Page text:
View Full Version : What is work technique?:Summary-addendum

Lars Lindbeck
10-04-1996, 12:49 AM
Dear BIOMCH-L readers,

Two weeks ago I sent out a summary of replies on the inquiry "What is work
technique?" In the inquiry I raised some questions concerning possible
definitions, appropriate biomechanical variables and measurement methods,
related areas etc., After that summary I received some additional answers,
for which I am grateful:

FWIW, you may find some interest in the recent work of Monique Lortie (UQAM
- Montreal) and Micheline Gagnon (U of Montreal) on differences between
novice and expert manual handlers. This is now coming out in journal
articles, previously only in conference abstract form. But there are many
other aspects of work technique, as I'm sure you are aware.

Owen Evans
__________________________________________________ ___________________
Owen Evans, PhD Email: o.evans@latrobe.edu.au
Associate Professor in Ergonomics Tel: +61 3 92855311
School of Human Biosciences Fax: +61 3 92855184
La Trobe University Postal: Locked Bag 12
Melbourne CARLTON SOUTH 3053
Australia Victoria, Australia
__________________________________________________ ___________________

Would you consider "technique" relative to biomechanical view similar to
"pattern" In other words, for a given task, if we found statistically
significant biomechanical variables (position, velocity, acceleration)
similar across a sample of people, could you then be able to classify
those as pattern or technique relative to that task? Given, for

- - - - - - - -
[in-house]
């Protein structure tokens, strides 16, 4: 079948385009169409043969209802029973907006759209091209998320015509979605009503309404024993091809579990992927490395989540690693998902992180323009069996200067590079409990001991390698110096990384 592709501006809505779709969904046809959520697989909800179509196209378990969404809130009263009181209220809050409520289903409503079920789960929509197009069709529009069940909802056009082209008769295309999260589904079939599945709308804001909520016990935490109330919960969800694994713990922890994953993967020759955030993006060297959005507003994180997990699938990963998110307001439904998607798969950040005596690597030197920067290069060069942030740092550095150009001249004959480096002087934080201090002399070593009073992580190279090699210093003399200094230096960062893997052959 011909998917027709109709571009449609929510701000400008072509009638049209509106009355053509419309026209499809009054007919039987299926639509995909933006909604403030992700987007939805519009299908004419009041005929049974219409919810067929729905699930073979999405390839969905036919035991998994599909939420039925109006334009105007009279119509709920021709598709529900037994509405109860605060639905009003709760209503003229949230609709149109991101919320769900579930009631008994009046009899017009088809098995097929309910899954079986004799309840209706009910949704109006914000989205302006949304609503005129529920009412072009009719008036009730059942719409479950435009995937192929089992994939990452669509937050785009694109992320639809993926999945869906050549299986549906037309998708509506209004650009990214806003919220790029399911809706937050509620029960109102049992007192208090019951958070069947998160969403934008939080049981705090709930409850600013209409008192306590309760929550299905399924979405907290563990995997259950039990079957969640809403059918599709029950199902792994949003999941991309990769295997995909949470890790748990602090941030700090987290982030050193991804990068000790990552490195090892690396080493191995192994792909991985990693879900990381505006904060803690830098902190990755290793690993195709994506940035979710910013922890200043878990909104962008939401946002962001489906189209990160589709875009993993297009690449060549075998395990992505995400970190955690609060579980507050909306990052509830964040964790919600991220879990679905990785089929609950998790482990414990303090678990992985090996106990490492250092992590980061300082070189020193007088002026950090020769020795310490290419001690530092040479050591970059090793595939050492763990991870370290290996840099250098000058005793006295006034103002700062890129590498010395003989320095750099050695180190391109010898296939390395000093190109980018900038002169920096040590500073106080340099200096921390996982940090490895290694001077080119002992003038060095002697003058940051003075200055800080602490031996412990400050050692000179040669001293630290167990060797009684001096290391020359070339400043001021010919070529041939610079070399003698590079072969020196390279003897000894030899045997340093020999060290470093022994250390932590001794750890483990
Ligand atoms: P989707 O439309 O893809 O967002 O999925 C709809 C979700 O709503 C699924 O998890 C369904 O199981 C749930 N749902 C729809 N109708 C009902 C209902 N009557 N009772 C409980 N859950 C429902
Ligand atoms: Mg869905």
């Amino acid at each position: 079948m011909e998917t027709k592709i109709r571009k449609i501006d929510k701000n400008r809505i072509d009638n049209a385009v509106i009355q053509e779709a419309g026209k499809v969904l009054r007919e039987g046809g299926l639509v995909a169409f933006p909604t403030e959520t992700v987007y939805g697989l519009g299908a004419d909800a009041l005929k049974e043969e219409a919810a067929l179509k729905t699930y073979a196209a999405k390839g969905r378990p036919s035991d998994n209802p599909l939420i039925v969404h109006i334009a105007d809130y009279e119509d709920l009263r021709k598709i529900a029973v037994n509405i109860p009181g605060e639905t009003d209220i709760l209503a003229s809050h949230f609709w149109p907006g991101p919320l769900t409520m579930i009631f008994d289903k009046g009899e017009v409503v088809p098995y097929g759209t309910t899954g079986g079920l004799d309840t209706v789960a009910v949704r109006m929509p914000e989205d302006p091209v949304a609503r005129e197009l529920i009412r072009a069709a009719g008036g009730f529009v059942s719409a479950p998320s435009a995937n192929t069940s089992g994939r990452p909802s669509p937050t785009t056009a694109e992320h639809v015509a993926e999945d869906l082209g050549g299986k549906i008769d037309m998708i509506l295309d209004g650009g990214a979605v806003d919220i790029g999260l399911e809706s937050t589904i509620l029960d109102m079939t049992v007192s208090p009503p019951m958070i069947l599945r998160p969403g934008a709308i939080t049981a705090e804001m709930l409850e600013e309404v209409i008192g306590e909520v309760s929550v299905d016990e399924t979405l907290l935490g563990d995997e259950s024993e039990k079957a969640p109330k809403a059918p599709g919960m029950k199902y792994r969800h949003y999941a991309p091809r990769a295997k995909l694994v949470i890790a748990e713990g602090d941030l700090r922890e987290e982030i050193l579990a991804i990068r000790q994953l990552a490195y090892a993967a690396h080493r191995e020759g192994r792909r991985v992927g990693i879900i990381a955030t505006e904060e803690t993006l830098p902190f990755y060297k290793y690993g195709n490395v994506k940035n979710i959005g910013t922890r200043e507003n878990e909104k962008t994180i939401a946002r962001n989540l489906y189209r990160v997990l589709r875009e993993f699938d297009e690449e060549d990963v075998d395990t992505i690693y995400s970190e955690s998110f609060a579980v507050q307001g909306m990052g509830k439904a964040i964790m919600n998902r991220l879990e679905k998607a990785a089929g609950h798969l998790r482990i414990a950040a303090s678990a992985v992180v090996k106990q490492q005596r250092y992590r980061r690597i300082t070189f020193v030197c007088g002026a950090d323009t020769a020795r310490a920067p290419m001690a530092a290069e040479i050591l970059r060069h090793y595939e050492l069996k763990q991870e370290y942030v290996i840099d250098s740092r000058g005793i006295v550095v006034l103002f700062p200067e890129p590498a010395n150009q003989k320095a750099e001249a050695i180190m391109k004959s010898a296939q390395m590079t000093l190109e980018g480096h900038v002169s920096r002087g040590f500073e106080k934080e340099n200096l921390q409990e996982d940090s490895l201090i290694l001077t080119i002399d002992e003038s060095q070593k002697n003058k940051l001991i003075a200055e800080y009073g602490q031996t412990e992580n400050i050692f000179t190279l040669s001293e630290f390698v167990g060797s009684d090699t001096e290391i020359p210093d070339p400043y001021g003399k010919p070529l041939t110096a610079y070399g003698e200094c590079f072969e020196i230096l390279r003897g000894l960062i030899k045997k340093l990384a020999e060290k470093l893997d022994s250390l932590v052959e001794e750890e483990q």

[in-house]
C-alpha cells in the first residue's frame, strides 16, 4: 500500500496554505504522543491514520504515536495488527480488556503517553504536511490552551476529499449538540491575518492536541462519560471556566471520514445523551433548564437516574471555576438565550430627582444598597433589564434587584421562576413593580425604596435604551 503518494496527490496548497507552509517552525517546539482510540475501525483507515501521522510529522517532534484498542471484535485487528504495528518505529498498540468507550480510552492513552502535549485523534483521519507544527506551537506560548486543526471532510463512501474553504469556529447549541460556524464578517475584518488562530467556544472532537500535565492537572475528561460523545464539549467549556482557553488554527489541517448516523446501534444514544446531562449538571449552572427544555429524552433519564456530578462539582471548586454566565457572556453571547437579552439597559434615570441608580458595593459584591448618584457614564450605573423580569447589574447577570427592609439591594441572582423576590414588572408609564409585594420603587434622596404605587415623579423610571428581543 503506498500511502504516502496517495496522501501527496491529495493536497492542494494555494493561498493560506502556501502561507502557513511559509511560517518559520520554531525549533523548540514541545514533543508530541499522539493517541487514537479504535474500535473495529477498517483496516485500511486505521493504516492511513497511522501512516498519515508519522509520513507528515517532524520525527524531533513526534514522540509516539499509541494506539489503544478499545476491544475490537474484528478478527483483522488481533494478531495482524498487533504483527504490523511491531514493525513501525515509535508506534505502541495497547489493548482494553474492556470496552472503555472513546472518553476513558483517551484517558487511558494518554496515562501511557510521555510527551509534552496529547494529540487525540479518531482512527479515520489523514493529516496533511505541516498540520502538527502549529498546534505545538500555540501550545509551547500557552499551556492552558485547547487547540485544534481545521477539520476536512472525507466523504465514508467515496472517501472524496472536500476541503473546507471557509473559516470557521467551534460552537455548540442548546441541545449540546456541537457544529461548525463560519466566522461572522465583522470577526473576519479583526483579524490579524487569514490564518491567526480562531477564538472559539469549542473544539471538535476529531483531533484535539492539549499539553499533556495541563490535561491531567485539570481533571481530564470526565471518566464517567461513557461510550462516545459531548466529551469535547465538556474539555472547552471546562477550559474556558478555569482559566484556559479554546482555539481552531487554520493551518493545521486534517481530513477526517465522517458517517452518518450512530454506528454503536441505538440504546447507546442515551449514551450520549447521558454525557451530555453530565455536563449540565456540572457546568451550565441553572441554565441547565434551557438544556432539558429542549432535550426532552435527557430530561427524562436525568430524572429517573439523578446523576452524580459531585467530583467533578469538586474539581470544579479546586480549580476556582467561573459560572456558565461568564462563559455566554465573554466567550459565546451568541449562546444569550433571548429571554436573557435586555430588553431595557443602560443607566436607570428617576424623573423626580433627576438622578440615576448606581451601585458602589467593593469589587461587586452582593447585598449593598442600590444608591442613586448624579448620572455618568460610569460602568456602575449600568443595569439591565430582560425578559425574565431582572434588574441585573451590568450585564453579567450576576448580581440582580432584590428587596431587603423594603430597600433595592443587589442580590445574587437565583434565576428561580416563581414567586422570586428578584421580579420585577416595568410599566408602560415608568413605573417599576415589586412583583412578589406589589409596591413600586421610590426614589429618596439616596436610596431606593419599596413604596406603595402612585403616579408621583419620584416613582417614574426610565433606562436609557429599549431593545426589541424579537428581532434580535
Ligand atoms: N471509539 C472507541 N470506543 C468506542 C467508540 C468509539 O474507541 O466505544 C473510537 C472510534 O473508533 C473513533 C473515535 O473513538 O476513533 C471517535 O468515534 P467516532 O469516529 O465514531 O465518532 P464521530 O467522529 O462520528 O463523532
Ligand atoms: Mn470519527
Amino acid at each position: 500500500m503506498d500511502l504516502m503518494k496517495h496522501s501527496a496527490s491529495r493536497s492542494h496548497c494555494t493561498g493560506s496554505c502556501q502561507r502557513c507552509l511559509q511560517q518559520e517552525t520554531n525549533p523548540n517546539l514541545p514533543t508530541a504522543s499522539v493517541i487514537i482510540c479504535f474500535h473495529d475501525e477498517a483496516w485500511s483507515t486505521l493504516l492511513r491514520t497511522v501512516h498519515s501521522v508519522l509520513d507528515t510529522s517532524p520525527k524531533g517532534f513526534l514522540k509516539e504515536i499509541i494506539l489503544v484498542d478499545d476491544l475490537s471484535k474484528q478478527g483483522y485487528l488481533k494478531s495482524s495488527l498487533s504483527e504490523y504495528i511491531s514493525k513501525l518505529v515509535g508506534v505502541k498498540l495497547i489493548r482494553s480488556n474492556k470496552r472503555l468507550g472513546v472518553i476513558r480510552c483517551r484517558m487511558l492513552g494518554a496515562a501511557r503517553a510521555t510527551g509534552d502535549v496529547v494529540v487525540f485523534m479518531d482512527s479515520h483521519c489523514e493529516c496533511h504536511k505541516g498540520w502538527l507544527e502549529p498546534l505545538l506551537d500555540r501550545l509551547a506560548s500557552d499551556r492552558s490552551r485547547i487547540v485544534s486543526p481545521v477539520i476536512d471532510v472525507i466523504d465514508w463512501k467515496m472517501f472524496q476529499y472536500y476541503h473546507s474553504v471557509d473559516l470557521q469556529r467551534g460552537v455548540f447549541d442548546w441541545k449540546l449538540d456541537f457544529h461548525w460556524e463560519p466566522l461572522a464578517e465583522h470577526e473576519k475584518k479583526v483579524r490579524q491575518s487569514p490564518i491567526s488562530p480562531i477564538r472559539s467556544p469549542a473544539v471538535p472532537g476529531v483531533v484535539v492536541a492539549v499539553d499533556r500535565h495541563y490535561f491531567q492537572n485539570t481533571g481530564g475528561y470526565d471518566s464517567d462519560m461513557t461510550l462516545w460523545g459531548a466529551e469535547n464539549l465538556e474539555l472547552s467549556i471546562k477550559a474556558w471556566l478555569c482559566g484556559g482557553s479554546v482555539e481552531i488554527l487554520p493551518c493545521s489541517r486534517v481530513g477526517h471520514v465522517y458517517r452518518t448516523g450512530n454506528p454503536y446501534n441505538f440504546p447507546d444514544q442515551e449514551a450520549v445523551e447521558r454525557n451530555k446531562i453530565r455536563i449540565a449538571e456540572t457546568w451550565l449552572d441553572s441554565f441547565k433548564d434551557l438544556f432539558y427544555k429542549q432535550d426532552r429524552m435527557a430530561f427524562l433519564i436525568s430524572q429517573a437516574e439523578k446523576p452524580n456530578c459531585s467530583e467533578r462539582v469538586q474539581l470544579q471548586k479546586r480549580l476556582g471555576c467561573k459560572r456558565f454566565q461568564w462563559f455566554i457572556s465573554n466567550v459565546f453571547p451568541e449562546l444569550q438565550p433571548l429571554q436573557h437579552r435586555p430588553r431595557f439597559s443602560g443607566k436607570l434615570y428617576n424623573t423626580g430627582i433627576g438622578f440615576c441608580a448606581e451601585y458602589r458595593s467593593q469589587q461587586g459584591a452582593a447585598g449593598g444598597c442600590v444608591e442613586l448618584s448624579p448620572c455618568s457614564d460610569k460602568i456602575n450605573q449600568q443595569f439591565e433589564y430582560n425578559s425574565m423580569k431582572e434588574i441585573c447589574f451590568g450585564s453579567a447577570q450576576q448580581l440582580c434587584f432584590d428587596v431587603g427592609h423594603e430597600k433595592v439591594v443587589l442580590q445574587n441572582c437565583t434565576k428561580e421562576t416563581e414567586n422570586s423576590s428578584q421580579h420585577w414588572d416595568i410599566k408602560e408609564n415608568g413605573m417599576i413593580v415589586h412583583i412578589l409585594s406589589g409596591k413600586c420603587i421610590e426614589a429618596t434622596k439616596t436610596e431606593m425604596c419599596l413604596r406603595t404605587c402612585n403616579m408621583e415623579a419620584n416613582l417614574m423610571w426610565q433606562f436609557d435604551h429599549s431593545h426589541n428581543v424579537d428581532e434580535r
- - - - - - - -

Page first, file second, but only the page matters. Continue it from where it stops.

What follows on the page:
instance, that a work station and its related "pieces" are the same for
all subjects.

Celeste Combs
Consulting Researcher
Microsoft Input Device Group

Hello Lars,

I saw your original post but failed to respond right away. I just wanted
to add some information that may seem from an unusual source: dance.

Dancers and choreographers have long sought ways to describe technique
(specific movement patterns) as well as style (the quality with which a
movement is performed). In fact, over the past few hundred years, several
dance notation forms have arisen. You can imagine that notating dance is
vastly more difficult than notating music.

The most common notation today is Labanotation, created by Rudolf Laban
(born in the last part of the 1800s in Bratislava; died in 1958 in
England). Laban, himself, was interested in both movement as art and
movement in industry ("work technique"). He not only created a notation
for movement patterns, but also ways of notating the "quality" of movement
(e.g., smooth, forceful, etc).

I have a few of his books. There are major centers in London and New York
City where Labanotation is taught.

If you would like more information, I could tell you a bit more about the
books I have. I used to be a dancer; now I am a motor control scientist.
I haven't danced in several years.

I have often wondered if the concepts of Laban and the science of Bernstein
could be combined......

Good luck.

Amy E. Tyler, Ph.D.
Physical Therapy Department
St. Ambrose University
Davenport, IA

Dancing is an area where biomechanical methods should be useful but I can't
remember that I have read about such applications in the biomechanical
journals. I think Laban and Labanotation might be a good clue for further
exploration of the Work Technique concept. Thanks again.



Lars Lindbeck, PhD
National Institute for Working Life
S-171 84 SOLNA
tel: + 46-8-730 93 09
fax: +46-8-730 19 67, + 46-8-27 35 05